The fight for Elizabeth Warren's endorsement and supporters is on, and NBC's Gary Grumbach has Bernie Sanders' comments yesterday in Arizona: "Some of you know, Sen. Elizabeth Warren, a good friend of mine, dropped out today. And I want to take this opportunity to applaud Sen. Warren for a strong issue-oriented campaign. And tonight, tonight, we invite Sen. Warren supporters into our campaign, because I think they will find many of the issues that Warren campaigned on are exactly the issues that we are fighting for," Sanders said.

And what comes for Andrew Yang? NBC's Julia Jester reports it may include New York City: "Andrew Yang is seriously considering a run for New York City mayor, according to a source familiar with Yang's thinking. Yang has spoken with Mike Bloomberg since he dropped out of the 2020 race yesterday - specifically about a NYC mayoral bid."

Data Download: The number of the day is … 60 percent

60 percent.

That's the share of Bernie Sanders voters who say they have reservations or are very uncomfortable with Joe Biden, according to merged data from the NBC News/WSJ poll from January and February. Only about four-in-10 say they are enthusiastic (just 7 percent) or comfortable (31 percent) with the former VP.

That's a far more negative rating than Biden fans have for Sanders. A majority — 55 percent — of Biden backers say they're enthusiastic or comfortable with Sanders, while 44 percent disagree.

So if you're wondering why President Trump keeps expressing sympathy for Sanders voters who he says are getting a raw deal… et voila.

Tweet of the day

Talking policy with Benjy

Elizabeth Warren edition: It's been driving supporters of Elizabeth Warren crazy for months. Warren embraced Medicare for All, and even filled in crucial details Bernie Sanders left out of his own bill, and was dragged down by attacks from all sides. Sanders, who "wrote the damn bill," enjoyed a resurgence that put him on the cusp of the nomination before Biden's comeback. Why did this issue work for one, Benjy Sarlin asks, but not the other?

To many Warren supporters, there was a sexist double standard at play in the campaign and the press, one that demanded more and more details from her and only broad talk of revolution from Sanders.

"Everyone else could have different plans," Democratic strategist Rebecca Katz said, "but she had to explain every single thing on every single plan because she was perceived as 'The Candidate With Plans.'"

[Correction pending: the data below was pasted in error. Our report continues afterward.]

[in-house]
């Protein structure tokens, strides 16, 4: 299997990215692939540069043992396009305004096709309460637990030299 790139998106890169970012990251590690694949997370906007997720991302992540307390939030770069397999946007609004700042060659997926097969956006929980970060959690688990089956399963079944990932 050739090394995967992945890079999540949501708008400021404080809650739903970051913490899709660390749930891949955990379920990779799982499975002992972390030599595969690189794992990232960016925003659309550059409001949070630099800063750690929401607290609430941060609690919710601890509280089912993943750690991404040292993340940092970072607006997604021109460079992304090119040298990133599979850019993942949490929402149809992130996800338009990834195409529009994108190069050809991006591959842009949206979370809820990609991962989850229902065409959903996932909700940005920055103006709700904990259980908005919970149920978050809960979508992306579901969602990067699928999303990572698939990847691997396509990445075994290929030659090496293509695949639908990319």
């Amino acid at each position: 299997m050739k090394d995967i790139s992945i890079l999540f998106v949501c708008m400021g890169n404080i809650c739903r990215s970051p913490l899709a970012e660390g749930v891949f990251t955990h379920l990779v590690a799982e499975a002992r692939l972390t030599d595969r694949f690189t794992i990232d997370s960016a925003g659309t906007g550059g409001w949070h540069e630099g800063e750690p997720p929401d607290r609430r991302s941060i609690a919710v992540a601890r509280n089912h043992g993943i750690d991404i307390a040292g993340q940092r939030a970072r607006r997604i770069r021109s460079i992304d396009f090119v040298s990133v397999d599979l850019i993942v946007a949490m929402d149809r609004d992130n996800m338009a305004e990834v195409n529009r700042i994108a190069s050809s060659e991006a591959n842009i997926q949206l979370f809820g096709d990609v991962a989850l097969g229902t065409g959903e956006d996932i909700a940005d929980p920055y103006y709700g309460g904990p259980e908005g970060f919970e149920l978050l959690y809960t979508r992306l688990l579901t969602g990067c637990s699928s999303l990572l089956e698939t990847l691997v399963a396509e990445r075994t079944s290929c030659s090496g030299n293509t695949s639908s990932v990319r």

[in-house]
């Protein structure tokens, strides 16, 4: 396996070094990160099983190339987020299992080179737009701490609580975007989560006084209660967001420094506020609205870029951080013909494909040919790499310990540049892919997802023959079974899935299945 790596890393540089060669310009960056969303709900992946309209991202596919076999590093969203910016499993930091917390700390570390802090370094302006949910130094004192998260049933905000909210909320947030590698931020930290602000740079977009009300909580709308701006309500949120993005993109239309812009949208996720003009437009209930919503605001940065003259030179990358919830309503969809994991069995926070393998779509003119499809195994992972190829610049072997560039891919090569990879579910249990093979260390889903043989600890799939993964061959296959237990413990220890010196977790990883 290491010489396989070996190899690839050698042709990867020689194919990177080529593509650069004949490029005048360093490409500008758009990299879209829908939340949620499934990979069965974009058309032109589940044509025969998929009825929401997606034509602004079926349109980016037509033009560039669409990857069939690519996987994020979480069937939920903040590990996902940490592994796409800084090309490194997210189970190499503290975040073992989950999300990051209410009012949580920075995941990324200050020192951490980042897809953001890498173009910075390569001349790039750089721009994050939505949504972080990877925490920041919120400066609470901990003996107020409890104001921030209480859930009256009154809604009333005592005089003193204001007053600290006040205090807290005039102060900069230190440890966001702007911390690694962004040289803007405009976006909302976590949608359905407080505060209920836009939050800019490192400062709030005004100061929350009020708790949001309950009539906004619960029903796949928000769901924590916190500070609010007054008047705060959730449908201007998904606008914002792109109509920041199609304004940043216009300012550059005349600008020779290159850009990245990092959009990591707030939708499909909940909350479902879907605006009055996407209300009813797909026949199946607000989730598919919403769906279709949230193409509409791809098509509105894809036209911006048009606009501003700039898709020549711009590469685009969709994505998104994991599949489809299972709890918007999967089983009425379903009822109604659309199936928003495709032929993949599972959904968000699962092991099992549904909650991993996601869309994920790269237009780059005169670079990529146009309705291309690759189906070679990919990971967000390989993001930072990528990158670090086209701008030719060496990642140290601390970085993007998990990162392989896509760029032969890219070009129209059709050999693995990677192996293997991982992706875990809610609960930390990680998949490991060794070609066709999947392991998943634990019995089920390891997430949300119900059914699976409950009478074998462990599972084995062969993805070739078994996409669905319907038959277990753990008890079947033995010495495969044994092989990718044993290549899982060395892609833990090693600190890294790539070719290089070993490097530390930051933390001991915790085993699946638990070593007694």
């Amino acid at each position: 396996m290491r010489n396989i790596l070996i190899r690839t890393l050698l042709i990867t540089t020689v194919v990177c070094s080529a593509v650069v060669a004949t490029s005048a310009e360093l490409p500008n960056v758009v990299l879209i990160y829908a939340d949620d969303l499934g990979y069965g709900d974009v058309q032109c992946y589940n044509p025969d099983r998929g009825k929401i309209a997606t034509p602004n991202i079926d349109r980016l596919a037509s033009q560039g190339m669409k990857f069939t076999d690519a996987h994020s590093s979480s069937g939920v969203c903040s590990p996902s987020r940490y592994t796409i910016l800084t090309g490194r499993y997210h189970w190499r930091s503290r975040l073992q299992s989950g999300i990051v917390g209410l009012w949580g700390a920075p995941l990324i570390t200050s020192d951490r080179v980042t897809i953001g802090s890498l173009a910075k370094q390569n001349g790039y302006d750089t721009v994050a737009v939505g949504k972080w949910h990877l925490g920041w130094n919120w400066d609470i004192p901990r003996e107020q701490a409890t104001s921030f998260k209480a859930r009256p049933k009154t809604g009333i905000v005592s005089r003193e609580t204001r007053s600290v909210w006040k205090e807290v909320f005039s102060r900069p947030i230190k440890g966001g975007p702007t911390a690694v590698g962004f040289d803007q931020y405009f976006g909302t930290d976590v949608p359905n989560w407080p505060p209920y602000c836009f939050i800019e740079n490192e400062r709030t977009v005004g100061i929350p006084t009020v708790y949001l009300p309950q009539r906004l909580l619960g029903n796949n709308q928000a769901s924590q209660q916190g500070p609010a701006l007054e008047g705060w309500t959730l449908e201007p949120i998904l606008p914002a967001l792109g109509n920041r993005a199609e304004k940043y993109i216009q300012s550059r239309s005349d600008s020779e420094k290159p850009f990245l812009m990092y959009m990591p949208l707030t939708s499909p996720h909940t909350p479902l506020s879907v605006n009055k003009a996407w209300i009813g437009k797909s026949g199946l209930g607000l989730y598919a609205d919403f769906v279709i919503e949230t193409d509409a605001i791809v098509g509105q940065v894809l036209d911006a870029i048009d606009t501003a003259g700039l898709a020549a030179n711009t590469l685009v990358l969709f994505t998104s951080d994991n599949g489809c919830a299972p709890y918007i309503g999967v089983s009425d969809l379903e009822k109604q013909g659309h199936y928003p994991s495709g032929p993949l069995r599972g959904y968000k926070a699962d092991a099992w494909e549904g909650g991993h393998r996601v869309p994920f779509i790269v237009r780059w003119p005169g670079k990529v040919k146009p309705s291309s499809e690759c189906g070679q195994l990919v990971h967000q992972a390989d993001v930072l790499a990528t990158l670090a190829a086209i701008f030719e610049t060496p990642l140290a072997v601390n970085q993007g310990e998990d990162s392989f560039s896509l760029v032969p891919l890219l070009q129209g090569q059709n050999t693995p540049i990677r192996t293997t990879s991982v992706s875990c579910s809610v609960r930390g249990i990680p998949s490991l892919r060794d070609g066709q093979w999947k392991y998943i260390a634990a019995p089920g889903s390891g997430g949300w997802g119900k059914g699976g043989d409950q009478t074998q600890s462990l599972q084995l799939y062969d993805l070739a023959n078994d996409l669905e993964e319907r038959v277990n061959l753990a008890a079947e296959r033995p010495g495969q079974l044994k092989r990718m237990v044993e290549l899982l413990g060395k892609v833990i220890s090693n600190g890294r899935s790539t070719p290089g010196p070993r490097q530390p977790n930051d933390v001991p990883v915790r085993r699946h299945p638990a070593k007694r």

But there were other factors that made her more vulnerable to attacks too. Her voters skewed college-educated and suburban and were less likely to be uninsured and more likely to be nervous about electability concerns. The issue also distracted from the simple winning pitch she rode early in the race: A wealth tax on billionaires to fund education and child care benefits for the upper middle class and lower incomes. Instead, she found herself explaining a health plan whose benefits and tradeoffs were more complicated.

All this put her in a difficult spot politically. She had taken a risky position to win over voters on the left, but they remained attached to Sanders, who was also critical of her plans to finance Medicare for All and split it into two bills. Meanwhile, her competitors to the middle decided her voters were easier to peel off than Sanders' hardcore base, and relentlessly attacked her on the issue.

The Lid: And then were two

Don't miss the pod from yesterday, when Liz Brown-Kaiser reviewed the state of the race on the day Elizabeth Warren ended her campaign.

ICYMI: New clips you shouldn't miss

The big dilemma for Elizabeth Warren now that she's out of the race: Will she endorse? Who? And when?

Bernie Sanders cancelled a speech in Mississippi aimed at black voters as he turns instead to the all-important state of Michigan.

Hunter Biden is back in the GOP's crosshairs after his father's surge. (But Mitt Romney may be poised to make a statement about it with his vote.)

Mike Bloomberg is planning a large new organization to support the Democratic nominee.

From the New York Times: "As Bernie Sanders Pushed for Closer Ties, Soviet Union Spotted Opportunity."

Trump Agenda: President versus the experts

President Trump continues to contradict his own experts when it comes to the coronavirus.

A federal judge is blasting Bill Barr's disclosure of the Mueller report from last year.

Former GOP congressman Aaron Schock came out.

More documents show big payments from the Secret Service to Trump properties.

2020: Biden and the African-American vote

Why did black voters choose Biden on Super Tuesday so overwhelmingly?

Young Bernie Sanders supporters might be worried about their candidate's chances this time, but they say the movement he's built will outlast 2020.

A man held up a Nazi flag at a Sanders event in Phoenix last night.